Prospects for the Eurozone

Source: Getty
TV/Radio Broadcast BBC World News
As concerns rise over a potential exit by Greece and a possible bailout for Spain, the eurozone remains in a very difficult predicament, with few good options for moving forward.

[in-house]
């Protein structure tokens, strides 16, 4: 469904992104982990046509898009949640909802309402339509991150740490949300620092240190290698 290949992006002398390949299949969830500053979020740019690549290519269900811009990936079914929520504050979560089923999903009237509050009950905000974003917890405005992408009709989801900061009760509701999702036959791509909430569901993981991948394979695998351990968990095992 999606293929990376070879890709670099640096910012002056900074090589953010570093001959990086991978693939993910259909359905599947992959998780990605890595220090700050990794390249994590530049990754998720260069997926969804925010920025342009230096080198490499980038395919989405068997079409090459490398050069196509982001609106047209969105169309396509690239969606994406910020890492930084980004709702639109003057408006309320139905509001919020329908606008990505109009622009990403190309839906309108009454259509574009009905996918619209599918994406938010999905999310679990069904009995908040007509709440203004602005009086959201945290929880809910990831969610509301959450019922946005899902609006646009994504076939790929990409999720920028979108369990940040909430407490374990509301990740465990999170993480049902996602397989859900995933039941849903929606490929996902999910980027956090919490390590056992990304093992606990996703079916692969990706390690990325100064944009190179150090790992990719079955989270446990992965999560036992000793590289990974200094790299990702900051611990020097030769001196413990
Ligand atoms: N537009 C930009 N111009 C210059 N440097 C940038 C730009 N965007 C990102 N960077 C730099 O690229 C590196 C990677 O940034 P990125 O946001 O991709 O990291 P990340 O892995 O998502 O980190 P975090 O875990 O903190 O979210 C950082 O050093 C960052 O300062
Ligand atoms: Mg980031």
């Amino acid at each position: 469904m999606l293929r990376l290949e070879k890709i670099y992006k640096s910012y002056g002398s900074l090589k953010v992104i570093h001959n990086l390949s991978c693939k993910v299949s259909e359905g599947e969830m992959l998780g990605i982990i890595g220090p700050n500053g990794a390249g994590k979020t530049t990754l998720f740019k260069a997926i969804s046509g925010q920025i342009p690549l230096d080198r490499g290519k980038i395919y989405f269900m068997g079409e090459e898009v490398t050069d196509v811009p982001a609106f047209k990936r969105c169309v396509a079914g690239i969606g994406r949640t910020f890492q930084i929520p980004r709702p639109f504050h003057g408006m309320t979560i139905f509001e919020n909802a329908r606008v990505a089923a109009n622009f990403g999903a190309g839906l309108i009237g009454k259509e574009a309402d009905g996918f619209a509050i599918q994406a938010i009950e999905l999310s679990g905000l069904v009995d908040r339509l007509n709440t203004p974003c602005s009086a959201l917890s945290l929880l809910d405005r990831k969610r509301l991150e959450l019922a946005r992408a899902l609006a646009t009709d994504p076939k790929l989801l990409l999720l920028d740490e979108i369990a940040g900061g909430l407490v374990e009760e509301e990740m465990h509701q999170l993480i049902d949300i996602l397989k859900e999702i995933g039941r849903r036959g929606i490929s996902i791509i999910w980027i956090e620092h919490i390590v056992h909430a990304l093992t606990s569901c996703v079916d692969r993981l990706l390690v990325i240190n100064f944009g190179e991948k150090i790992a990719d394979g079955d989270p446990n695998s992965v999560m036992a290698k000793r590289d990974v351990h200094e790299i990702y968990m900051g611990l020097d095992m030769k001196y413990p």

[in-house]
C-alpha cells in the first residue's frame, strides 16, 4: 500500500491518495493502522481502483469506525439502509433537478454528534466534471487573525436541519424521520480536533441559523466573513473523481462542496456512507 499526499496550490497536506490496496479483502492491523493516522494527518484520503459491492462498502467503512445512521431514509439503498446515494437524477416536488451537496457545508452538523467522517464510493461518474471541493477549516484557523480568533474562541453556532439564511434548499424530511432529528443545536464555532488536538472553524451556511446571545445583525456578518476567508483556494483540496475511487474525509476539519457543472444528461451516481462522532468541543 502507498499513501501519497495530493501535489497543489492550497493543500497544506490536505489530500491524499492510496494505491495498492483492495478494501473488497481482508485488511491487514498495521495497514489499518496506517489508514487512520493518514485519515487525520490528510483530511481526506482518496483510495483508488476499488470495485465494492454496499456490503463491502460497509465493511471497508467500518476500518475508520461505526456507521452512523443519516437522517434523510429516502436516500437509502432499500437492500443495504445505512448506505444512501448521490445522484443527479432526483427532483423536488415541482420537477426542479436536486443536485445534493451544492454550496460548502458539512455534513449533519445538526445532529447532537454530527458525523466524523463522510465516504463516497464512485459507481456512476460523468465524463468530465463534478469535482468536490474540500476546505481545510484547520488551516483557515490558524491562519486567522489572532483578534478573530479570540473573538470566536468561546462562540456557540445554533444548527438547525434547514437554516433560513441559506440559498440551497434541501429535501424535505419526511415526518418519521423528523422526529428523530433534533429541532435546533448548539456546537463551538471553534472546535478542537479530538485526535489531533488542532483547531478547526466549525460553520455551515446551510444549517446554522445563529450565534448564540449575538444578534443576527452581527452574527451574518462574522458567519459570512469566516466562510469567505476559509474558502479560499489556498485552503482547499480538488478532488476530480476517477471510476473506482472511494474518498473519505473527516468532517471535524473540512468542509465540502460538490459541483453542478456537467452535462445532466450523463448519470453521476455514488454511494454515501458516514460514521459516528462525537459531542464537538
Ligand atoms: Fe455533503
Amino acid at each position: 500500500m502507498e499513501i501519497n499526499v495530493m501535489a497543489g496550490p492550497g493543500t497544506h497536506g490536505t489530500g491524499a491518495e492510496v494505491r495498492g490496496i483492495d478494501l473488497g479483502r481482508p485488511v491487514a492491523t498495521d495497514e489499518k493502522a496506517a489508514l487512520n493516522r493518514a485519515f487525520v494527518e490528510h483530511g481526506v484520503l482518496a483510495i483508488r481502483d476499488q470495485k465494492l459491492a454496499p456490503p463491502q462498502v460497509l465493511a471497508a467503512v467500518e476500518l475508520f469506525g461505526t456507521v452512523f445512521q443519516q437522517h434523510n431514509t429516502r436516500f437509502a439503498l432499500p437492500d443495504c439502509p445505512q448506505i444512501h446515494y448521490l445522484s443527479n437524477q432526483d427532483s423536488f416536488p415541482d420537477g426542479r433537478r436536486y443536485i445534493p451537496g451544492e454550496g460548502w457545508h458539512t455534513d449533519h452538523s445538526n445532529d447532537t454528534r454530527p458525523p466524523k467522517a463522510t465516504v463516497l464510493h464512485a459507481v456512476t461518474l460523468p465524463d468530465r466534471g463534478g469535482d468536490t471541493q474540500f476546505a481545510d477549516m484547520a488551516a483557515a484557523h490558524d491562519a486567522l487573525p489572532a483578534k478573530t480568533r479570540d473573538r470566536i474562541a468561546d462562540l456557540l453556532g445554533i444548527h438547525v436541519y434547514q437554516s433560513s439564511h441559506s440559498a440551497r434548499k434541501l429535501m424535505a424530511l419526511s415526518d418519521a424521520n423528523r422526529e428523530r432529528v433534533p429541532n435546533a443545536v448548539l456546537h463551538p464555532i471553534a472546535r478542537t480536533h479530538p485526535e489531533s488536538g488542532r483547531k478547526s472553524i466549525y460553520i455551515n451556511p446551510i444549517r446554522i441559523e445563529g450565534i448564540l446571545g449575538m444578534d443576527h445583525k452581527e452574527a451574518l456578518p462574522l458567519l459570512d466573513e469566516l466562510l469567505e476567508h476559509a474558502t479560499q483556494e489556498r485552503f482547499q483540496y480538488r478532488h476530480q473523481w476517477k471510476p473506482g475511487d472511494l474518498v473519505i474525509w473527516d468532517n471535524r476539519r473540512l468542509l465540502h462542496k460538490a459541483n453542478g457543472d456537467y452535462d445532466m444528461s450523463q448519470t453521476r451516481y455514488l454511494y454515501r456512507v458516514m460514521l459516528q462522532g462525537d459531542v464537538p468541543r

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Speaking on BBC News, Carnegie's Uri Dadush noted both the importance of the eurozone to the global economy and the acute position its member countries find themselves in, as the euro debt crisis wears on. The eurozone is the largest trading bloc in the world—larger, as a single entity, than the United States. It could potentially withstand the departure of smaller economies, including Ireland, Portugal, and Greece (which financial markets have, to a large extent, written off already). But it would likely not remain intact if the fiscal and financial situation in Italy and Spain, among the five largest economies in the eurozone, deteriorated significantly. Dadush argued that troubled periphery countries in the eurozone have little choice but to muddle through austerity in the short and medium-term, as markets will not lend to them otherwise. The eurozone core, including Germany, and the European Central Bank, however, could do more—for example, accept somewhat higher inflation—to support the periphery’s transition.

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